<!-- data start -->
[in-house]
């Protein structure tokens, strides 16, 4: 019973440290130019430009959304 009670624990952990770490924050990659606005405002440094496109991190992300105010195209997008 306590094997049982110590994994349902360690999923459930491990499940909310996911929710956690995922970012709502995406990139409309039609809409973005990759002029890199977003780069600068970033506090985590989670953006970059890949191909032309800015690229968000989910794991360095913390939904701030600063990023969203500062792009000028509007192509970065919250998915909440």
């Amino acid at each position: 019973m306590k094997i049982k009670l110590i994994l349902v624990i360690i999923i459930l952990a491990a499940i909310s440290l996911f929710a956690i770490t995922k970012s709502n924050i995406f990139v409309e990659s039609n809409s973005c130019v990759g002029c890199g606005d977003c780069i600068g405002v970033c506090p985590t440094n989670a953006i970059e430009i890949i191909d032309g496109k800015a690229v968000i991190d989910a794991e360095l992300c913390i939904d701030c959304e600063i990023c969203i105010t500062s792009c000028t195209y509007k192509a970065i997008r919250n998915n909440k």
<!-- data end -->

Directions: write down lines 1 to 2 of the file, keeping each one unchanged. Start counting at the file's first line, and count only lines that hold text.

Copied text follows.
[in-house]
């Protein structure tokens, strides 16, 4: 019973440290130019430009959304 009670624990952990770490924050990659606005405002440094496109991190992300105010195209997008 306590094997049982110590994994349902360690999923459930491990499940909310996911929710956690995922970012709502995406990139409309039609809409973005990759002029890199977003780069600068970033506090985590989670953006970059890949191909032309800015690229968000989910794991360095913390939904701030600063990023969203500062792009000028509007192509970065919250998915909440």